Liu H, Peng H, Wu Y, et al. The promotion of bone regeneration by nanofibrous hydroxyapatite/chitosan scaffolds by effects on integrin-BMP/Smad signaling pathway in BMSCs. Biomaterials. 2013;34: 4404–4417.

25.

Desai K, Kit K, Li J, Zivanovic S. Morphological and surface properties of electrospun chitosan nanofibers. Biomacromolecules. 2008;9:1000–1006.

26.

Liao MH, Tai YT, Cherng YG, et al. Genistein induces estrogen receptor-α gene expression in osteoblasts through activation of MAPKs/NF-κB/AP-1 and promotes cell mineralization. Br J Nutr. 2014;111: 55–63.

27.

Kueng W, Silber E, Eppenberger U. Quantification of cells cultured on 96-well plates. Anal Biochem. 1989;182:16–19.

28.

Mogi M, Togari A. Activation of caspases is required for osteoblastic differentiation. J Biol Chem. 2003;278:47477–47482.

29.

Wu TT, Tai YT, Cherng YG, et al. GATA-2 transduces LPS-induced il-1β gene expression in macrophages via a toll-like receptor 4/MD88/MAPK-dependent mechanism. PloS One. 2013;8:e72404.

30.

Zhao Y, Guan H, Liu SF, Wu RC, Wang Z. Overexpression of QM induces cell differentiation and mineralization in MC3T3-E1. Biol Pharm Bull. 2005;28:1371–1376.

31.

Chen RM, Tai YT, Chen TG, et al. Propofol protects against nitrosative stress-induced breakage of the blood–brain barrier through reducing apoptotic insults to cerebrovascular endothelial cells. Surgery. 2013;154:58–68.

32.

Alcantara EH, Shin MY, Sohn HY, et al. Diosgenin stimulates osteogenic activity by increasing bone matrix protein synthesis and bone-specific transcription factor Runx2 in osteoblastic MC3T3-E1 cells. J Nutr Biochem. 2011;22:1055–1063.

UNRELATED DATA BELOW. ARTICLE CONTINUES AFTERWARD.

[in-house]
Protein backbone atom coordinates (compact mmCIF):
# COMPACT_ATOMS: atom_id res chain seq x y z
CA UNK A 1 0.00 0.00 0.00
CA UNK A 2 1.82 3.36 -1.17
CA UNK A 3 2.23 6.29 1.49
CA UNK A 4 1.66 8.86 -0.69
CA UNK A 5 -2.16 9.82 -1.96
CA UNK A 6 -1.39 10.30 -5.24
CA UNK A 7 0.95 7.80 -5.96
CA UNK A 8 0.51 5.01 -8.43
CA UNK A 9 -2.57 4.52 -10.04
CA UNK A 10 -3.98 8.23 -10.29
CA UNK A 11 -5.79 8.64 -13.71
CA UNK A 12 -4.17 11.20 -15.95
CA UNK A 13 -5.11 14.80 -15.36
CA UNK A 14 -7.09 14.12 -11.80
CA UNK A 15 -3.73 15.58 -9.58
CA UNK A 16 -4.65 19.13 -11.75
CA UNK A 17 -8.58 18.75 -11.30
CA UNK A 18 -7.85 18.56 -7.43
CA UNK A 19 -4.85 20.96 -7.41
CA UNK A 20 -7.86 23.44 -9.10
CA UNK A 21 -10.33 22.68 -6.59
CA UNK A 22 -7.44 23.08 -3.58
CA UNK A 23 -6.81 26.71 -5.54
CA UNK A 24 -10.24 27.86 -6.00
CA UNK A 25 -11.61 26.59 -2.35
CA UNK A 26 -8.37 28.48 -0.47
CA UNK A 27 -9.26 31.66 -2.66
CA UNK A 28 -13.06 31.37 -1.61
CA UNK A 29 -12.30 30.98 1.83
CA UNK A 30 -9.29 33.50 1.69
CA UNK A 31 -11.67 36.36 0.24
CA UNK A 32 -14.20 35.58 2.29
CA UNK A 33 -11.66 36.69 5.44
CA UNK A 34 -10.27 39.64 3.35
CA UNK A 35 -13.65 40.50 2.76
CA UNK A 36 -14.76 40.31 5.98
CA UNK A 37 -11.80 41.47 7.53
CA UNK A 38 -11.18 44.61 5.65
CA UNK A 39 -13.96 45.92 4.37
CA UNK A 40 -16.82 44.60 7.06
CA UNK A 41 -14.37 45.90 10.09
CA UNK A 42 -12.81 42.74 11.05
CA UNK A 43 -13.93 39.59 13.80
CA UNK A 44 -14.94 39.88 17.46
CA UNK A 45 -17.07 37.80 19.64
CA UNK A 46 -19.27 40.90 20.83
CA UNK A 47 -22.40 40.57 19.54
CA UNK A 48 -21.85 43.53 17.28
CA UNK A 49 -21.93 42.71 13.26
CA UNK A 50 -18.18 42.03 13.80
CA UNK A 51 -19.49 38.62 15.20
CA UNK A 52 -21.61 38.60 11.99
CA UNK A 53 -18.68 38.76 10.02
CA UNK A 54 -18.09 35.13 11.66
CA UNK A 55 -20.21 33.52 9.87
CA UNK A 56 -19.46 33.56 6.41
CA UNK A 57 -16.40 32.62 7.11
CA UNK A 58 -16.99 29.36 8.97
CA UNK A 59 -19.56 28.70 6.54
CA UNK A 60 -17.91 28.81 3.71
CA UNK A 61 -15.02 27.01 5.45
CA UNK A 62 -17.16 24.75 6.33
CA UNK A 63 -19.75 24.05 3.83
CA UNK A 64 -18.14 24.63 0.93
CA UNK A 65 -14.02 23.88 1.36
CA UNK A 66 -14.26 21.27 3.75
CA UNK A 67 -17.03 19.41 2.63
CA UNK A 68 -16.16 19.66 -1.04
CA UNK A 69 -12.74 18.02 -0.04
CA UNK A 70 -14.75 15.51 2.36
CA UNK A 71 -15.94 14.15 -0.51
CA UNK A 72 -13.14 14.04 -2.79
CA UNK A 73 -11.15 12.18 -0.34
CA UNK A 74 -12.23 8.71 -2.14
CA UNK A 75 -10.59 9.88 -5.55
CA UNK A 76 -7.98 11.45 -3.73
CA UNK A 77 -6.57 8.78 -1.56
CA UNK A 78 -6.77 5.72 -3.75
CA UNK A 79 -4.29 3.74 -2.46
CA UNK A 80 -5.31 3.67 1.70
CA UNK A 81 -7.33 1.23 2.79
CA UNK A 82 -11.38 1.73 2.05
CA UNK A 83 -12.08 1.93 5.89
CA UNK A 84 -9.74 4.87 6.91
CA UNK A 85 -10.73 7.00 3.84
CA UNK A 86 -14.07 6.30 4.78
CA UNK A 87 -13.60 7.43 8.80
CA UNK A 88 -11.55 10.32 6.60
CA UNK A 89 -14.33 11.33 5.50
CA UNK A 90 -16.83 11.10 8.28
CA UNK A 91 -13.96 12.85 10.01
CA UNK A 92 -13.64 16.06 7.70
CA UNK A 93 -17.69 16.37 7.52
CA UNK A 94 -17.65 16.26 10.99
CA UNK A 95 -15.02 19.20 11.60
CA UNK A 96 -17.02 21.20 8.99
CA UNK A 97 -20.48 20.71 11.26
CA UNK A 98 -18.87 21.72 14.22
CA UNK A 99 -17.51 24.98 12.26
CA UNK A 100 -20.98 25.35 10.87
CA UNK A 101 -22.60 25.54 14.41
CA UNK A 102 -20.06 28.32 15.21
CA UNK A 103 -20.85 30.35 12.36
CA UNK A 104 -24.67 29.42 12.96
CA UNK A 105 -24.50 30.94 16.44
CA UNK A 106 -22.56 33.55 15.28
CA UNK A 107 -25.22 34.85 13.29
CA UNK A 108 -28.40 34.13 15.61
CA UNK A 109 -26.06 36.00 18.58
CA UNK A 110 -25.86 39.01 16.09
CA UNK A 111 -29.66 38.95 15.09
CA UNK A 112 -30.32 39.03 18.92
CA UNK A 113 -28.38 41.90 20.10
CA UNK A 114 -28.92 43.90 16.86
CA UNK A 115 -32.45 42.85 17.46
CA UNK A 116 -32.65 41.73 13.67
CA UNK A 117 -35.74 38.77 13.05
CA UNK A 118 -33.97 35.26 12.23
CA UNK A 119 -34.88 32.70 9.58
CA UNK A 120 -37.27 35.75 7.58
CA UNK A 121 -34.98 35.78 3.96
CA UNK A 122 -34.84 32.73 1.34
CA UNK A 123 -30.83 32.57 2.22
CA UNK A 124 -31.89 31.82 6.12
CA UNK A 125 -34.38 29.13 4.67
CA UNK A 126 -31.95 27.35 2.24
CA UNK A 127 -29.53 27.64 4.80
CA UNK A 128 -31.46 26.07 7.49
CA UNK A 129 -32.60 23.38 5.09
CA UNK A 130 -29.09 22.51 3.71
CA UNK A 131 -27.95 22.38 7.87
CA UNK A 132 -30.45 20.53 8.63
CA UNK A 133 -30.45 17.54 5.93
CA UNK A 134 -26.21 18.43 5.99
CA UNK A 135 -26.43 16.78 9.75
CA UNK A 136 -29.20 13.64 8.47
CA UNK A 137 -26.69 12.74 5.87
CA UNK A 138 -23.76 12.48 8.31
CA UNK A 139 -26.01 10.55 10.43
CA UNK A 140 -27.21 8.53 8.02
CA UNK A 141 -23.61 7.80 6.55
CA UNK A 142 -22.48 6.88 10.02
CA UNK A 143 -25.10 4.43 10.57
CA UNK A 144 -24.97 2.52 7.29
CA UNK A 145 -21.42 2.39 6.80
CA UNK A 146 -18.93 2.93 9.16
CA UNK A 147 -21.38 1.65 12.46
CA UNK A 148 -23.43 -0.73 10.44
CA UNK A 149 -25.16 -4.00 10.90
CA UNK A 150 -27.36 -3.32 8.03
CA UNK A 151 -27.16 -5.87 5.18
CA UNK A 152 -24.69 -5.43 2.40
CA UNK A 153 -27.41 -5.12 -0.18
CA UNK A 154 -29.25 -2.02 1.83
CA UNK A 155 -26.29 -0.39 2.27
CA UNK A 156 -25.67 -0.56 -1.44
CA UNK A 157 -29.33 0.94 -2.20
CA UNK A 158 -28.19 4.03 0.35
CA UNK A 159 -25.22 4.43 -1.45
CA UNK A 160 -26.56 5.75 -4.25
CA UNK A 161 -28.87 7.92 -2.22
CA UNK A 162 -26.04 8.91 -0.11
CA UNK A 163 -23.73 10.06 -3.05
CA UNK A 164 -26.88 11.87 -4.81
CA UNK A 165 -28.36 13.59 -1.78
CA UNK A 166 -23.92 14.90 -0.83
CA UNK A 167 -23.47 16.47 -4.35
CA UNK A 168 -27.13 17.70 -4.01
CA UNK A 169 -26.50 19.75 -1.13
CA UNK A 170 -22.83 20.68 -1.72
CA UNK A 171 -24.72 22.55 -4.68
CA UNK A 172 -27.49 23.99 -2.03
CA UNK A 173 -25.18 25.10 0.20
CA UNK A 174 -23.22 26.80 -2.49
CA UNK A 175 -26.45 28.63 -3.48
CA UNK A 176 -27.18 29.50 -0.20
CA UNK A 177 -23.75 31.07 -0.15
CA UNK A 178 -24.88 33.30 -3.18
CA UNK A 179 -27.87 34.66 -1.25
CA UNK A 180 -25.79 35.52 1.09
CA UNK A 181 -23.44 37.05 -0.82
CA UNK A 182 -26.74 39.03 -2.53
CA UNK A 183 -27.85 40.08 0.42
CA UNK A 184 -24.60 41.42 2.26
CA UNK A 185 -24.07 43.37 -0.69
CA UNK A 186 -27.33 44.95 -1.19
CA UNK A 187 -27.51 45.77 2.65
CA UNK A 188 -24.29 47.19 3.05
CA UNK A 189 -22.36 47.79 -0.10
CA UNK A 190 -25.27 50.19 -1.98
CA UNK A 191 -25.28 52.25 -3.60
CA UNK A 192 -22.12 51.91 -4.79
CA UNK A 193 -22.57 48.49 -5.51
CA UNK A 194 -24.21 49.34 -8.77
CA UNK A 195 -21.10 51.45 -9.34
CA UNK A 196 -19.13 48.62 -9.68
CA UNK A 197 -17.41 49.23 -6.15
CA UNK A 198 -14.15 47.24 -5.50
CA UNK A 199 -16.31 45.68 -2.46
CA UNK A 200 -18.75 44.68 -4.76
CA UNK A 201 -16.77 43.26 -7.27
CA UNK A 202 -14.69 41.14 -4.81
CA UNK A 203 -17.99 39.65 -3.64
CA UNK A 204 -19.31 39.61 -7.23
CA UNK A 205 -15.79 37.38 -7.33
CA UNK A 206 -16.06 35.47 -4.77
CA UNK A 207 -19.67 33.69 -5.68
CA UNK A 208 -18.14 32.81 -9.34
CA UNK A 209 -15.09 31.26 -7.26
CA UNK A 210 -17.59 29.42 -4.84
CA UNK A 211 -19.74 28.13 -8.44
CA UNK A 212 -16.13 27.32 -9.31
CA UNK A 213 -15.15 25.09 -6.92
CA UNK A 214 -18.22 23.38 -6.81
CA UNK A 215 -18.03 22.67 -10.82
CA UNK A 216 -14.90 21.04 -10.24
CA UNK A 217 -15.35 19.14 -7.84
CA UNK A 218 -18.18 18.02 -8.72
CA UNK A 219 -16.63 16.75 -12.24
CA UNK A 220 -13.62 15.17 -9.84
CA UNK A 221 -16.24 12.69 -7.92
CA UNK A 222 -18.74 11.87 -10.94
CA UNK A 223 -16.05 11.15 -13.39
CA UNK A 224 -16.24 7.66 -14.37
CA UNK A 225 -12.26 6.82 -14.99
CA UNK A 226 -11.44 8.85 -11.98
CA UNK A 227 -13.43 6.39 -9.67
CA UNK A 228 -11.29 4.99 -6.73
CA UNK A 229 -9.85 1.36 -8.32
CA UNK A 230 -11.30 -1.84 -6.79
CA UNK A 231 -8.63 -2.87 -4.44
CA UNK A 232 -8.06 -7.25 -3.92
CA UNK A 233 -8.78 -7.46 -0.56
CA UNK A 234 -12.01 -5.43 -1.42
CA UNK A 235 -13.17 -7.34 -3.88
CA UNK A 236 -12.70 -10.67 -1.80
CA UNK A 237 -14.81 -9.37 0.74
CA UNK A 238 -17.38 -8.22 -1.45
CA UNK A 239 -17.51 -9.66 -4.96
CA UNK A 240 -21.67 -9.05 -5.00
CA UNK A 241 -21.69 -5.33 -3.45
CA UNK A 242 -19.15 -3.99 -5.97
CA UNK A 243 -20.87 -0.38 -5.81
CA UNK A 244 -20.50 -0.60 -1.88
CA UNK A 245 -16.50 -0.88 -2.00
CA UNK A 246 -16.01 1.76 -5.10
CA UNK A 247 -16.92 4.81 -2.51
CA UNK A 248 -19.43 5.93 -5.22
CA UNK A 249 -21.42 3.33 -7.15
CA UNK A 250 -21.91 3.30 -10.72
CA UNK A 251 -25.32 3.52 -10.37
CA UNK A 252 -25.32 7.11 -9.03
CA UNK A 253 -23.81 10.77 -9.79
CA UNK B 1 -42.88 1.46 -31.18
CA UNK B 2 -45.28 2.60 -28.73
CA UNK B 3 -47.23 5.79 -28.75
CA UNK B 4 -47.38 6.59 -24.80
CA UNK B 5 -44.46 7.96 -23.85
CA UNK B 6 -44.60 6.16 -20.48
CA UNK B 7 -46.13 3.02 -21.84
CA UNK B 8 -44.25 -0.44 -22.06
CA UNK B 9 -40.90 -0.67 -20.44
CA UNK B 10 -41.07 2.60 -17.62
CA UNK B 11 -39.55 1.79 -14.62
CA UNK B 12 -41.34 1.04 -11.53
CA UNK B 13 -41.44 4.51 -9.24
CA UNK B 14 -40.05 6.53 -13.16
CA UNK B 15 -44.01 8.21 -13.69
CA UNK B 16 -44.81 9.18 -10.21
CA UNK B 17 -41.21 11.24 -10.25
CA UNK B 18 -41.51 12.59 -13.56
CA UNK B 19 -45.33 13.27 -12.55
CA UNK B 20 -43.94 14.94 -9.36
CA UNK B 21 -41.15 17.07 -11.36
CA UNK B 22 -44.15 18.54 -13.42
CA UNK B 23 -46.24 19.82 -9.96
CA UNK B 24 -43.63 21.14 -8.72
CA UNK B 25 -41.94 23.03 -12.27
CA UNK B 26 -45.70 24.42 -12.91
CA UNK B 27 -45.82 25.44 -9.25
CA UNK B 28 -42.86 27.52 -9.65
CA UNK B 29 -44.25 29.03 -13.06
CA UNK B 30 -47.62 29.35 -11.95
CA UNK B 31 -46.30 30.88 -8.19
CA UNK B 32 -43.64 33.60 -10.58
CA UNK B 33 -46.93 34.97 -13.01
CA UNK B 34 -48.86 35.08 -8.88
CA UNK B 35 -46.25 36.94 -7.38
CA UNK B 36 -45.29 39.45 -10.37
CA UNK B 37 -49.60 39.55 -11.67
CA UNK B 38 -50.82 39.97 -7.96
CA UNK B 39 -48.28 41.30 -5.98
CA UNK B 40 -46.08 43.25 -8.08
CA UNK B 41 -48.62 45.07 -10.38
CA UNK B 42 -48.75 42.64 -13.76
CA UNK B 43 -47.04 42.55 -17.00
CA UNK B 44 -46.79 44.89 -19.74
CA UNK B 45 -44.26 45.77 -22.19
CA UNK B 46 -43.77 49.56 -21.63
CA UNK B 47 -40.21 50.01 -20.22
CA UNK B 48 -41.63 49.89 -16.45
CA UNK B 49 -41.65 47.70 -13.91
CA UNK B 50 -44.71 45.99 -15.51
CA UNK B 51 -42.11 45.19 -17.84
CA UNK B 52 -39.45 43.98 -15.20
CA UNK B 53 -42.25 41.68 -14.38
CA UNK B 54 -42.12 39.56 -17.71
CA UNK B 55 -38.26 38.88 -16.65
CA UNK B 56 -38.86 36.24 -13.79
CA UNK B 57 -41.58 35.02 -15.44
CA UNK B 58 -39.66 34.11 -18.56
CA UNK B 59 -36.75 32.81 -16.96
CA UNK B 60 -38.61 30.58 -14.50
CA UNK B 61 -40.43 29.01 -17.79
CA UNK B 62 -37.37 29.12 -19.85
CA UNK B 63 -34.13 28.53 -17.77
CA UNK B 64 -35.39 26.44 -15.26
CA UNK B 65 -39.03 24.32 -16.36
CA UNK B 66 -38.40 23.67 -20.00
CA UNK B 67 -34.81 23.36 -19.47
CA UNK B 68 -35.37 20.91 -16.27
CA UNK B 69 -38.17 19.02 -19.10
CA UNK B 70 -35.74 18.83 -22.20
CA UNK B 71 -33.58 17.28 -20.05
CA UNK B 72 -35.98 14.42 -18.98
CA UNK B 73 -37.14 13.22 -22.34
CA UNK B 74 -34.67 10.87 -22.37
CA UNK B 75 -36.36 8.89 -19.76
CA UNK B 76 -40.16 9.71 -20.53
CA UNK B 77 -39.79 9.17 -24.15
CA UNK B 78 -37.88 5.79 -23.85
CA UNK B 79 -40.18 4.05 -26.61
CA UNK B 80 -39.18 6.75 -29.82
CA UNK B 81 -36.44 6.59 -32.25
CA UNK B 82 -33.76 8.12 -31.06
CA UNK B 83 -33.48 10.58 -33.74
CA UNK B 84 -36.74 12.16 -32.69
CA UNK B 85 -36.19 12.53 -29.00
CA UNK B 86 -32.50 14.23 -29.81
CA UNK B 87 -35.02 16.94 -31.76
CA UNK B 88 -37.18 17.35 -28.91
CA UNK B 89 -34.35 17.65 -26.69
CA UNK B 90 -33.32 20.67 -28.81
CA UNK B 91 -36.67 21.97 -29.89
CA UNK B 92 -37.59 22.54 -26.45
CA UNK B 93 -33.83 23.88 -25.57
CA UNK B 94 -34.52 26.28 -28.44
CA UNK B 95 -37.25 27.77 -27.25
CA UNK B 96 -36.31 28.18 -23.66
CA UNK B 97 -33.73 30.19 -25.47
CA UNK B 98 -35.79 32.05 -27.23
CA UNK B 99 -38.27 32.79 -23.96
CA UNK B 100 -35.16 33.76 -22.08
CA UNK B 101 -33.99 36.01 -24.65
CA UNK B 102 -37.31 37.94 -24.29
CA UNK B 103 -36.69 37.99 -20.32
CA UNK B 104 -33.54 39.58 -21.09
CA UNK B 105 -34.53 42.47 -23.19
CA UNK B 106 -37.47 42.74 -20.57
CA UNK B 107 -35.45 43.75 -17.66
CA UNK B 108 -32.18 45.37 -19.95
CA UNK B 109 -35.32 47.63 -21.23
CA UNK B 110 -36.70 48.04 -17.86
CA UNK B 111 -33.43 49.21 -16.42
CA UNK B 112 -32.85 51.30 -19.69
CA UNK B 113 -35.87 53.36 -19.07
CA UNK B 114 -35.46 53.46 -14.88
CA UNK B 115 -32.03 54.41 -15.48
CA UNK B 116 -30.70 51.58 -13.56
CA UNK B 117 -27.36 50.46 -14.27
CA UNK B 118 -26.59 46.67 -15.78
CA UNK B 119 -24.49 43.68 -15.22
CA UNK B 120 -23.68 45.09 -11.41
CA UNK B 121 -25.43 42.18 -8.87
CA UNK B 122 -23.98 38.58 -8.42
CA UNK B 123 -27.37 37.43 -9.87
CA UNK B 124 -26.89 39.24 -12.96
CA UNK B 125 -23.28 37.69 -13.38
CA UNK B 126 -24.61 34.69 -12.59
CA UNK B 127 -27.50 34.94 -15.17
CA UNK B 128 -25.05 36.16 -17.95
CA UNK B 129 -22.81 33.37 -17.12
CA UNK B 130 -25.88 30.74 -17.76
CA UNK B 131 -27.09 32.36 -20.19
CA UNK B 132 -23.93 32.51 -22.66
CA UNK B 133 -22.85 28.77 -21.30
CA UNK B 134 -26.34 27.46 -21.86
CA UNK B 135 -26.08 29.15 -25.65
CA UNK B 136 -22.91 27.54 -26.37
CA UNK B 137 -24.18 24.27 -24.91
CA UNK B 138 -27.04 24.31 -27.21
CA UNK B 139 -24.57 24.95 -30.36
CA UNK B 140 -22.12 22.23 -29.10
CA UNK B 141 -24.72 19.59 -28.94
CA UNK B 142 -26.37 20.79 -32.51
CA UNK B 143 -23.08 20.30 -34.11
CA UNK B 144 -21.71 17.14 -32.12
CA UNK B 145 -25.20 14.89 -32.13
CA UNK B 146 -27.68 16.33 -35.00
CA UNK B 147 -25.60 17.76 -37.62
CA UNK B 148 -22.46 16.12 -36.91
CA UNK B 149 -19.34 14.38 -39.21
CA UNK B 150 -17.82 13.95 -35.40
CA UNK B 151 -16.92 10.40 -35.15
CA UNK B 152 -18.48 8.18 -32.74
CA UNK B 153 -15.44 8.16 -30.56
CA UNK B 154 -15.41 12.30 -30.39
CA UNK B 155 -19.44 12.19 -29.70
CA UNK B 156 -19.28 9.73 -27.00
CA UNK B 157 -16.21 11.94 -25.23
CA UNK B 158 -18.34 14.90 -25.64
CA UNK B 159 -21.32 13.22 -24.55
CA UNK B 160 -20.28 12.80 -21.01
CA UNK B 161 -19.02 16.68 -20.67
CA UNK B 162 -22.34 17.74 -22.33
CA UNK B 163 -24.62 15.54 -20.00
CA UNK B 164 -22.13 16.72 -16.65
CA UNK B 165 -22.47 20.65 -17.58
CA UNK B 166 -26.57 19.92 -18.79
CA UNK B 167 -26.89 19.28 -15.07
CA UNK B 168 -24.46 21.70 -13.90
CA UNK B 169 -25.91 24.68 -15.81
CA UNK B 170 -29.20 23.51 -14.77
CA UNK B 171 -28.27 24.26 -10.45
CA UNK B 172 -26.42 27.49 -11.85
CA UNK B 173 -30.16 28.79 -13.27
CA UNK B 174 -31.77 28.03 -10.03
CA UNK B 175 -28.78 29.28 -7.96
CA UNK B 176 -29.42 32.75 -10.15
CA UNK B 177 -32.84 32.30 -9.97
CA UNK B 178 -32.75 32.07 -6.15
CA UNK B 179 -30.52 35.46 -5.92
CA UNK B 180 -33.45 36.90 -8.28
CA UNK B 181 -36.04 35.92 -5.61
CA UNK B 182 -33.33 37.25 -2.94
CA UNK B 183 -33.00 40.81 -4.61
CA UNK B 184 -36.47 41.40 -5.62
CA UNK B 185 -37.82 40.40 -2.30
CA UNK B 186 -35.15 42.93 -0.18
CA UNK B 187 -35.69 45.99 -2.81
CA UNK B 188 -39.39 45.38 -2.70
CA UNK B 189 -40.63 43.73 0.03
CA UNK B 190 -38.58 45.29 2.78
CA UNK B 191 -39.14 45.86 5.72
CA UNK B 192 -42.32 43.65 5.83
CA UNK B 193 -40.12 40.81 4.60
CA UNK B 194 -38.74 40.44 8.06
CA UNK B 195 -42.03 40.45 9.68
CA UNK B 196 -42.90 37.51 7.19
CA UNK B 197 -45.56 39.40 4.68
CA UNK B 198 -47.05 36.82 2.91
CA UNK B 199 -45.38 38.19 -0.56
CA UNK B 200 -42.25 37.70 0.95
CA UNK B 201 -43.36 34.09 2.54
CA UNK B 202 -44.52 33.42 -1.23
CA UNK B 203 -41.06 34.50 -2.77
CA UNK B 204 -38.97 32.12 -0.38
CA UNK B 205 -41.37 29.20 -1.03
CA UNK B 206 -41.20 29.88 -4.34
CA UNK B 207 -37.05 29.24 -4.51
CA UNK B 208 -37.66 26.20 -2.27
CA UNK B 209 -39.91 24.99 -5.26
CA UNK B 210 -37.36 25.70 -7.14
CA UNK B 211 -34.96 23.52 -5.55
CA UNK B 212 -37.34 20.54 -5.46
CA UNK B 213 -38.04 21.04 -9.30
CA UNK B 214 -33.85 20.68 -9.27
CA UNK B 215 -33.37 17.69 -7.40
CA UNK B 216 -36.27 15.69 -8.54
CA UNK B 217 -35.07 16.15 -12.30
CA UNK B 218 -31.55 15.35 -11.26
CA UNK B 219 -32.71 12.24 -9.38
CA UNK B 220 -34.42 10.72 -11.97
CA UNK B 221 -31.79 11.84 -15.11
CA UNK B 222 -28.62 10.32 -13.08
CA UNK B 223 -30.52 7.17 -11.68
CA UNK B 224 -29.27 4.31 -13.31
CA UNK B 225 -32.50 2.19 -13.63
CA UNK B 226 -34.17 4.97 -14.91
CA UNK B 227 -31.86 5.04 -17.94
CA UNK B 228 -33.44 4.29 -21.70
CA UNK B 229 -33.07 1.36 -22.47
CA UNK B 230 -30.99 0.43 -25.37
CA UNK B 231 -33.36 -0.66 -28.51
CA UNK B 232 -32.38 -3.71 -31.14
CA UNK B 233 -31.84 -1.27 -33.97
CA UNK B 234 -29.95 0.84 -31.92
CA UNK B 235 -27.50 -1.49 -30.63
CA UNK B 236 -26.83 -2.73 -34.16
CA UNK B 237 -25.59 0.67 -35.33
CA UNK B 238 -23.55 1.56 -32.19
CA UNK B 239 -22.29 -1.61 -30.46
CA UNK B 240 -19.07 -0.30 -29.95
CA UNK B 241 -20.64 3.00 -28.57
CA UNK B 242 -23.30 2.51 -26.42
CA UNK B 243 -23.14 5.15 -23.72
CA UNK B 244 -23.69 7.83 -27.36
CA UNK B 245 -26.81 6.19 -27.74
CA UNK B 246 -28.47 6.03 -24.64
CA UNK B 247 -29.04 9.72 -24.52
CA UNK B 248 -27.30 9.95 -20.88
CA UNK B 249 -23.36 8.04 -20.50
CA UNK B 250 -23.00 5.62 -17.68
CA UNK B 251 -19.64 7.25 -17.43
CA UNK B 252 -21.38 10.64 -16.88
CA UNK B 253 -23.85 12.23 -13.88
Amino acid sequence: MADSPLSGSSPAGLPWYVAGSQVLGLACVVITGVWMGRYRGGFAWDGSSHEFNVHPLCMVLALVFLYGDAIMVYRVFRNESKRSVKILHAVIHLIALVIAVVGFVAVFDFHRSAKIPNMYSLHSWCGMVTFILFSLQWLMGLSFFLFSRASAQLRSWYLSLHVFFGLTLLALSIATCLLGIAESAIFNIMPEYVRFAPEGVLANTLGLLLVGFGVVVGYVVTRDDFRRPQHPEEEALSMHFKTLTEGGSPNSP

33.

Liddington RC, Ginsberg MH. Integrin activation takes shape. J Cell Biol. 2002;158:833–839.

34.

Raouf A, Seth A. Ets transcription factors and targets in osteogenesis. Oncogene. 2000;19:6455–6463.

35.

Borjigin M, Eskridge C, Niamat R, Strouse B, Bialk P, Kmiec EB. Electrospun fiber membranes enable proliferation of genetically modified cells. Int J Nanomedicine. 2013;8:855–864.

36.

Huang TY, Chen TL, Liao MH, et al. Drynaria fortunei J. Sm. promotes osteoblast maturation by inducing differentiation-related gene expression and protecting against oxidative stress-induced apoptotic insults. J Ethnopharmacol. 2010;131:70–77.

37.

Trzeciakiewicz A, Habauzit V, Mercier S, et al. Hesperetin stimulates differentiation of primary rat osteoblasts involving the BMP signalling pathway. J Nutr Biochem. 2010;21:424–431.

38.

Wang H, Huo N, Li F, et al. Osteogenic role of endosomal chloride channels in MC3T3-E1 cells. Mol Cell Biochem. 2010;342:191–199.

Creative Commons License This work is published and licensed by Dove Medical Press Limited. The full terms of this license are available at https://www.dovepress.com/terms.php and incorporate the Creative Commons Attribution - Non Commercial (unported, v3.0) License. By accessing the work you hereby accept the Terms. Non-commercial uses of the work are permitted without any further permission from Dove Medical Press Limited, provided the work is properly attributed. For permission for commercial use of this work, please see paragraphs 4.2 and 5 of our Terms.

Download Article [PDF]